To that end, the Utah Supreme Court has approved the creation of a new legal profession: limited paralegal practitioners.
An LPP, or paraprofessional, will have more training and responsibilities than a normal paralegal, but is not quite a lawyer. The paraprofessional will be able to help the public in those areas where Utahns generally aren't hiring lawyers.
"They will really help [their clients] navigate the system, if you will," Himonas told the Utah Judicial Council at its monthly meeting Monday.
Himonas, who chaired a task force committee that explored whether LPPs could help Utahns have better access to courts, told the council that the committee spent the past seven months exploring other states where similar programs exist, and examining what was successful and what was not.
The task force said an LPP can be a cheaper alternative for people who can't afford a lawyer or don't want to spend their money on one.
"We recognize the valuable services that lawyers provide to their clients every day, in and out of court," the report reads. "But the data shows that, even after years of effort with pro bono and low bono programs, a large number of people do not have a lawyer to help them. ... The people facing these situations need correct information and advice. They need assistance."
An LPP will help fill in that gap assisting clients outside of the courtroom by filling out forms, representing clients in mediated negotiations or preparing settlements.
"[But] there is a limit," appellate court administrator Timothy Shea told the judicial council. "And that is essentially the courtroom door. An LPP cannot represent someone in the courtroom."
This means the paraprofessional cannot present evidence inside a courtroom, question witnesses or make arguments before a judge.
LPPs will be required to have a certain amount of education, according to the report. They will be required to have either a law degree or an associate degree with a paralegal certificate. They will also need to be experienced as a paralegal and complete further courses in their practice area.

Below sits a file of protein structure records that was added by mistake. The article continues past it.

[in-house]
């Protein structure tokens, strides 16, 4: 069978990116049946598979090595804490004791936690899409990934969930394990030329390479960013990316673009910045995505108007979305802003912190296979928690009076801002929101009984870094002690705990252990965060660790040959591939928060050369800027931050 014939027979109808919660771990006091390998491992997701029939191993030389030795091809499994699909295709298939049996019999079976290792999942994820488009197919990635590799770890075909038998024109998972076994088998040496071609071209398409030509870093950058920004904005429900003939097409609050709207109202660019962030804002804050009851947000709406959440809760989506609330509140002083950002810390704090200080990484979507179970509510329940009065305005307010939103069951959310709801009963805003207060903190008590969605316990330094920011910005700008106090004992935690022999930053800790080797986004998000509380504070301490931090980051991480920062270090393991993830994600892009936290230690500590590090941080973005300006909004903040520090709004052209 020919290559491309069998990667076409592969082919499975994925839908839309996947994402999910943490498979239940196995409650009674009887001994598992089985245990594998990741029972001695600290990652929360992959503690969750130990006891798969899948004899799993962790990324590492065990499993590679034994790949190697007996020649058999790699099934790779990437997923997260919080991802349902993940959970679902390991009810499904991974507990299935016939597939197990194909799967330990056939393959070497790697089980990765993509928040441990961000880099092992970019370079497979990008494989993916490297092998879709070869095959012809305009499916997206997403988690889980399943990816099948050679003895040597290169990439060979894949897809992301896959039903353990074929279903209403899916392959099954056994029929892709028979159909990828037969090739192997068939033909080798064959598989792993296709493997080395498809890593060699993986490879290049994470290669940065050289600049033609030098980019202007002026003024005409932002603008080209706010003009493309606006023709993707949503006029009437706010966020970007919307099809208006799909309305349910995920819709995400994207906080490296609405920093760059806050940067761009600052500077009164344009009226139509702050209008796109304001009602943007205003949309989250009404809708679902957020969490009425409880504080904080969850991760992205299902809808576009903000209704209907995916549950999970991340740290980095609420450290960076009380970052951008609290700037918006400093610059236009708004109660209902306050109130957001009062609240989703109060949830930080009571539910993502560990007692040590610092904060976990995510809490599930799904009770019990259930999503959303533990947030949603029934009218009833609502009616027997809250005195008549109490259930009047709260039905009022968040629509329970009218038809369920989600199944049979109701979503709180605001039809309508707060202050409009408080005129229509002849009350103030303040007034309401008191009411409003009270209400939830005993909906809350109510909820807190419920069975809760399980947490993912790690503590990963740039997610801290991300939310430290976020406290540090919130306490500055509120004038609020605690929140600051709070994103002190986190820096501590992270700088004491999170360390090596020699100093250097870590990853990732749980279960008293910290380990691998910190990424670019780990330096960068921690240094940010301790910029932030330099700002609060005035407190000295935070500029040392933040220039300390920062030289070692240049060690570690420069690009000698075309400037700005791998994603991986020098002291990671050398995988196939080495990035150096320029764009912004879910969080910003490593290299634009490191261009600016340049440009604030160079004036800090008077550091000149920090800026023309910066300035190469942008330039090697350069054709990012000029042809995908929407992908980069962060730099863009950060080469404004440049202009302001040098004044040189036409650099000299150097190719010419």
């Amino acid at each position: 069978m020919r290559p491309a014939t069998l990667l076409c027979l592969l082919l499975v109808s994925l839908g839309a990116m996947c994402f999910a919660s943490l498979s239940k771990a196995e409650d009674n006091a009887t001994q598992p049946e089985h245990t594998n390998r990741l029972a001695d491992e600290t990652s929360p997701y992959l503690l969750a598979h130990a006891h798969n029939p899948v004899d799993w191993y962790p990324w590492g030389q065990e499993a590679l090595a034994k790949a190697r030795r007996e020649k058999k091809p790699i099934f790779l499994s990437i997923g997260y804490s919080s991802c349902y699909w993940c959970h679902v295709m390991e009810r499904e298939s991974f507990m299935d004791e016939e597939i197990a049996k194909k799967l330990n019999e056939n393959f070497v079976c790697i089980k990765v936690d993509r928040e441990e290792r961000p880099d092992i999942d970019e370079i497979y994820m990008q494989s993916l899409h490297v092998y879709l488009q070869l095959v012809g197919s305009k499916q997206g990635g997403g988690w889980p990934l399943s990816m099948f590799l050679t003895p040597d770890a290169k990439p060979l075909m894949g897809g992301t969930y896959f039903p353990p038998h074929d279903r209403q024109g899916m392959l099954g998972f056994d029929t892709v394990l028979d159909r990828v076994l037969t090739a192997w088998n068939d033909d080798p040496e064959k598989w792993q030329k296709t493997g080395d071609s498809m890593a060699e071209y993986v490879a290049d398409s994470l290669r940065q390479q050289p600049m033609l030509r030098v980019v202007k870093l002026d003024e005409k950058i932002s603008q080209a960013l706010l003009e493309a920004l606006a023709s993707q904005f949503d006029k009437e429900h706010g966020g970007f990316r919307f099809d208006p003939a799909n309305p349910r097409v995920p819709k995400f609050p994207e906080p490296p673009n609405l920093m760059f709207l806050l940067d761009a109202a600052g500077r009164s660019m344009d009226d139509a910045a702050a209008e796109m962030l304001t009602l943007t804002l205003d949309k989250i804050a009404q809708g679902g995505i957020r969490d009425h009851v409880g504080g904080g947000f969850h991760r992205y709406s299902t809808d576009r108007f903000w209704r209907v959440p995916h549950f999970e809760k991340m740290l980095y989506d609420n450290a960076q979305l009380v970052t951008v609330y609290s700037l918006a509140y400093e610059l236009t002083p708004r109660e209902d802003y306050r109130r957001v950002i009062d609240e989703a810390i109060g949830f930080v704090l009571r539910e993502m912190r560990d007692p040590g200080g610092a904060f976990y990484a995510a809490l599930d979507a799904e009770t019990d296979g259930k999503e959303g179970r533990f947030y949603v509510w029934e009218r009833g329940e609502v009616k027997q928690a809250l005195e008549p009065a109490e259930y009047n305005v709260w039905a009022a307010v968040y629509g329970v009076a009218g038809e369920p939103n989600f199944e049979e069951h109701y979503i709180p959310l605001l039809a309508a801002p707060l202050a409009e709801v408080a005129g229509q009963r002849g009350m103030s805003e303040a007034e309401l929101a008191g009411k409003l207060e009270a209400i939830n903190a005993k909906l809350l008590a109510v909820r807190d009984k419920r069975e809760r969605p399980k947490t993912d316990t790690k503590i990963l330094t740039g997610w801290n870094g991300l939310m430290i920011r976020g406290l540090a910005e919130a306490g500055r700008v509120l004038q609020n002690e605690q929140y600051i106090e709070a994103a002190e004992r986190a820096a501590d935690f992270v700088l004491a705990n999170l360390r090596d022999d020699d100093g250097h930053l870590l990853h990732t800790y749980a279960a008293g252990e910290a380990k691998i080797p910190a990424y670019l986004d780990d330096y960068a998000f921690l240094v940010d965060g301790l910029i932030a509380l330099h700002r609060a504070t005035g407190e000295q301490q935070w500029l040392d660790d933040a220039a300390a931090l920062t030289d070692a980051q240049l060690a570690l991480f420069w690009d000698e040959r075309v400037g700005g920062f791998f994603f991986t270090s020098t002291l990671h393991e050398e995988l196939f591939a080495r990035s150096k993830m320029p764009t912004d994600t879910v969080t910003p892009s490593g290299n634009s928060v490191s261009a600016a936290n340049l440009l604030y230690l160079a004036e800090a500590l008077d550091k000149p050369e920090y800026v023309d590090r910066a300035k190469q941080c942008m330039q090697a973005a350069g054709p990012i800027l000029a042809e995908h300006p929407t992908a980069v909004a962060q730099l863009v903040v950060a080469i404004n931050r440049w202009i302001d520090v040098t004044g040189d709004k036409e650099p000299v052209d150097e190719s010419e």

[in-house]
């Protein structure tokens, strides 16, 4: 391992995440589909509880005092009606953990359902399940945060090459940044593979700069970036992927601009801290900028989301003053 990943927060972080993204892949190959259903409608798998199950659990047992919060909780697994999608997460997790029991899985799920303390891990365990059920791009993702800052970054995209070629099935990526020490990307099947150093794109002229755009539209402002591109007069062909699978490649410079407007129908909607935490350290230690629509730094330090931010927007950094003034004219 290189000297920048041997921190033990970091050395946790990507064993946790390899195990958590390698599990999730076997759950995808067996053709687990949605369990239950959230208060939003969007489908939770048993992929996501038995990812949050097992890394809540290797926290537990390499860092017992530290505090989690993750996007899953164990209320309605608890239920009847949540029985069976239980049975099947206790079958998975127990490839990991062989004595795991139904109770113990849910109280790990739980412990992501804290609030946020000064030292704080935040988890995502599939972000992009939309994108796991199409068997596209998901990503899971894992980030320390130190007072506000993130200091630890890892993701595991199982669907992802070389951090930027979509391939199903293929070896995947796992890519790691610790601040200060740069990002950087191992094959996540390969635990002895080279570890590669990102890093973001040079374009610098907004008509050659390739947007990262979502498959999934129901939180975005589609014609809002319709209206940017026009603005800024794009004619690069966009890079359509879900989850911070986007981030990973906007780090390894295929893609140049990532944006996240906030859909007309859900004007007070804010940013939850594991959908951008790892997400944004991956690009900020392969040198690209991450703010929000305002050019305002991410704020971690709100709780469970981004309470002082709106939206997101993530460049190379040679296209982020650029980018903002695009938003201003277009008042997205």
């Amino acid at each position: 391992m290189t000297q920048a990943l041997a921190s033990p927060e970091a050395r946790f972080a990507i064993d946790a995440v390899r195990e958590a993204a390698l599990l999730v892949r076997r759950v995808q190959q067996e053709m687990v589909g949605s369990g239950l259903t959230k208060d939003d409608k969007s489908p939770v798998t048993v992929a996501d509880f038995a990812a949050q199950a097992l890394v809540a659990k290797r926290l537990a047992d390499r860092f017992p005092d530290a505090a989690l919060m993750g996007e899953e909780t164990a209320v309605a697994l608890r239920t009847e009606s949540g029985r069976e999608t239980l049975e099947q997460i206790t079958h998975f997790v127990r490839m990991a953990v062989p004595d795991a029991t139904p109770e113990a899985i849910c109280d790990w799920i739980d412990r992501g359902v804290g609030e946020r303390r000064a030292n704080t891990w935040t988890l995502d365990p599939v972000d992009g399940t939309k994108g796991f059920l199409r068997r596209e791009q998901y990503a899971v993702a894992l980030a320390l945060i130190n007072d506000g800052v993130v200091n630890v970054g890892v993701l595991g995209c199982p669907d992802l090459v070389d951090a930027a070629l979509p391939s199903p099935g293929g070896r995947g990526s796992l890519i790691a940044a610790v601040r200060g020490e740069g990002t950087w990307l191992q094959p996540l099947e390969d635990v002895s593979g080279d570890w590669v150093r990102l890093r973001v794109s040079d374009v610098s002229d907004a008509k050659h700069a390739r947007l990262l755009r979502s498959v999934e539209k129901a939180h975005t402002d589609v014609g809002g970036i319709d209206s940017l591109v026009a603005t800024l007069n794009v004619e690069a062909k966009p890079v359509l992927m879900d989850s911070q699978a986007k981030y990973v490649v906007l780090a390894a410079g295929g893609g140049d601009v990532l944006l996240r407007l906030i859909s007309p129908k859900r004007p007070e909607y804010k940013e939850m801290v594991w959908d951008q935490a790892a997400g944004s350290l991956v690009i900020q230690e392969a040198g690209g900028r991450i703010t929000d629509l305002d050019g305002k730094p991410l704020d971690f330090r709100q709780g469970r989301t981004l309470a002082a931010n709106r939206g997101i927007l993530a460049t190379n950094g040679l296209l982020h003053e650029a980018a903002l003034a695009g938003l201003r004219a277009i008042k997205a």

The Utah State Bar would oversee licensing and disciplinary concerns for the newly formed program, according to the report. Spokesman Sean Toomey said Monday that the bar is pleased with how quickly the Supreme Court task force issued its report and "looks forward to considering its recommendations."
He said they have also encouraged lawyers to change the way they connect with those needing legal help, including how they "package, price and deliver their services."
The Utah Supreme Court has approved creation of the new legal profession but it will take some time to implement the program. Now that the task force has presented its findings to the Supreme Court and the judicial council, a committee will be appointed to figure out the nuts and bolts of how the program will work, including what educational requirements will be needed and what the exact limitations will be.
Creating a new career field from the ground up won't be without challenges, however.
One of the biggest hurdles may be getting Utah lawyers to support the program. The task force report said 60 percent of lawyers recently surveyed by the Utah State Bar either disagreed or "strongly disagreed" with a proposal to explore limited licenses for certain practice areas.
Other challenges the task force identified in its report is whether there will be a viable market for paraprofessionals in rural markets, and whether LPPs' rates may still be too high for some clients.
When asked what he thought would be the most challenging part of the new program, Himonas said his short answer would be: "Everything."
"It's all new," he said. "It's so new, that even identifying challenges are hard. I think the most important thing that we need to do is build in a way of measuring from the very beginning. Defining what success is and then being able to measure that."
Rick Schwermer, the assistant administrator for the Utah State Office of the Courts, said the new profession is a big deal, and is "changing the landscape of how we provide access to legal services."
"Yes, we are at the beginning of it," Schwermer said. "But we've done the most difficult part, which is getting everyone to agree that we need to do something and coming up with at least the framework for doing it."